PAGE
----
Researcher Pert explores how our biochemistry guides, but can also be guided.
Truth, reconciliation, forgiveness, and restorative justice are key ingredients of social healing, says IONS’ president O’Dea.
It’s chronic. It’s pervasive. It’s almost normal. But is violence a necessary part of the human condition? One school of thought sees violence as a natural factor in evolution, pushing the dynamic of diversity between and within groups. In this lead feature, Shift’s editor McNeill presents a variety of perspectives, and asks us to consider the possibility of a world beyond violent conflict.
It is clear that human consciousness can be transformed through spiritual experiences and practices. Little is known, however, about what the predictors, mediators, and outcomes are of such transformations in consciousness. In-depth structured interviews were conducted with forty-seven teachers and scholars from religious and spiritual traditions and modern transformative movements to identify factors common to the transformative process across traditions.
Stress and negative mood during pregnancy increase risk for poor childbirth outcomes and postnatal mood problems and may interfere with mother-infant attachment and child development. However, relatively little research has focused on the efficacy of psychosocial interventions to reduce stress and negative mood during pregnancy. In this study, we developed and pilot tested an eight-week mindfulness-based intervention directed toward reducing stress and improving mood in pregnancy and early postpartum.
Through the research of Dr. Lipton and other leading-edge scientists, stunning new discoveries have been made about the interaction between your mind and body and the processes by which cells receive information. It shows that genes and DNA do not control our biology, that instead DNA is controlled by signals from outside the cell, including the energetic messages emanating from our thoughts.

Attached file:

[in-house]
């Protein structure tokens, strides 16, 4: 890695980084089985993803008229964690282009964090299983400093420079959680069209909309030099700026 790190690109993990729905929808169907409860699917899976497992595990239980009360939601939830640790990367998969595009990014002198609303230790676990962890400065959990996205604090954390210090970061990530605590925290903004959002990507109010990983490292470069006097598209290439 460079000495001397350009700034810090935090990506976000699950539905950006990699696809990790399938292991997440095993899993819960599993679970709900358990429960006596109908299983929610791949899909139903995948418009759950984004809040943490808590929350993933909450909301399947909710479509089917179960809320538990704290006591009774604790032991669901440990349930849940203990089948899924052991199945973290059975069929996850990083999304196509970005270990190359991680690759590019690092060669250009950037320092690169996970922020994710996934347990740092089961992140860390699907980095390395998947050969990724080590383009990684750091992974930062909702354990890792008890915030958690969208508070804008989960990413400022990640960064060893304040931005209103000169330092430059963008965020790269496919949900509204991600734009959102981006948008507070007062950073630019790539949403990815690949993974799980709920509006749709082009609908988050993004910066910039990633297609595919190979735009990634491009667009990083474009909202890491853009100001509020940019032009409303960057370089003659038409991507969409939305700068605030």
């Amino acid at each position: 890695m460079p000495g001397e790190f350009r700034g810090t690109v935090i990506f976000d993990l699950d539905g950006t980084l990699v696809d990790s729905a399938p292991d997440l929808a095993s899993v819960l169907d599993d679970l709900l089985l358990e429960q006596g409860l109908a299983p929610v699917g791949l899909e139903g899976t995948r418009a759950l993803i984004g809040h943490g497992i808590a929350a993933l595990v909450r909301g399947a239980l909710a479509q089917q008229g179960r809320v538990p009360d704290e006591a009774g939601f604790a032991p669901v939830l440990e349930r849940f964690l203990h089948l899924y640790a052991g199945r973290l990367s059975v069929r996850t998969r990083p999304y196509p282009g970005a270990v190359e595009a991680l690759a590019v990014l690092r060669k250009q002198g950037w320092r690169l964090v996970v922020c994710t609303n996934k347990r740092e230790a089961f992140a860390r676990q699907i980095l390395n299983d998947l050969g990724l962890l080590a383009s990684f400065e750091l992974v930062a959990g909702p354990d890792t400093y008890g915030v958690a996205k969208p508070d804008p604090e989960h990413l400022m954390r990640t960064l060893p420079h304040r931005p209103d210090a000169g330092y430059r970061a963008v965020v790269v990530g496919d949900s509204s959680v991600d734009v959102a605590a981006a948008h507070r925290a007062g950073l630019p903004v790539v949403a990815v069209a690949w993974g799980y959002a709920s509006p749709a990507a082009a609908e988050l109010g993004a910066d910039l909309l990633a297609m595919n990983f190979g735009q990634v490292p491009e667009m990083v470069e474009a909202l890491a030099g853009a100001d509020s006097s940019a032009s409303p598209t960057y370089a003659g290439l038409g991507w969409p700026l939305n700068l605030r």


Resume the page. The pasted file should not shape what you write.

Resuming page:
Matters of Consequence is a cross-disciplinary map of reality that addresses human concerns at the beginning of the twenty-first century. Among these are personal concerns such as living a creative and significant life, and societal ones such as sustainability and economic justice. The book’s underlying assumption is this: If we come to understand the interior and exterior aspects of the human situation — deeply, comprehensively, clearly — then what needs to be done, both in our personal lives and the world around us, becomes clear.
How do imperceptibly small differences in the environment change one's behavior? What is the anatomy of a bad mood? Does stress shrink our brains? What does People magazine's list of America's "50 Most Beautiful People" teach us about nature and nurture? What makes one organism sexy to another? What makes one orgasm different from another? Who will be the winner in the genetic war between the sexes?
The hopeful teaching of this book is that while everybody suffers, most of this suffering is unnecessary—it can be overcome. The legacy of Aristotle is that we think that things must be either true or untrue. Thus we tend to think in terms of polarities: good or evil, right or wrong, Democrat or Republican. This friend-or-foe approach may seem to make life easier, but Russell Targ and J. J. Hurtak in The End of Suffering, assert that this worldview only increases our experience of suffering.
Here is the ultimate explanation of the brain for everyone who thinks: a guide to how the brain works, how our brains came to operate the way they do, and, most important, how to use your precious gray matter to its full capacity.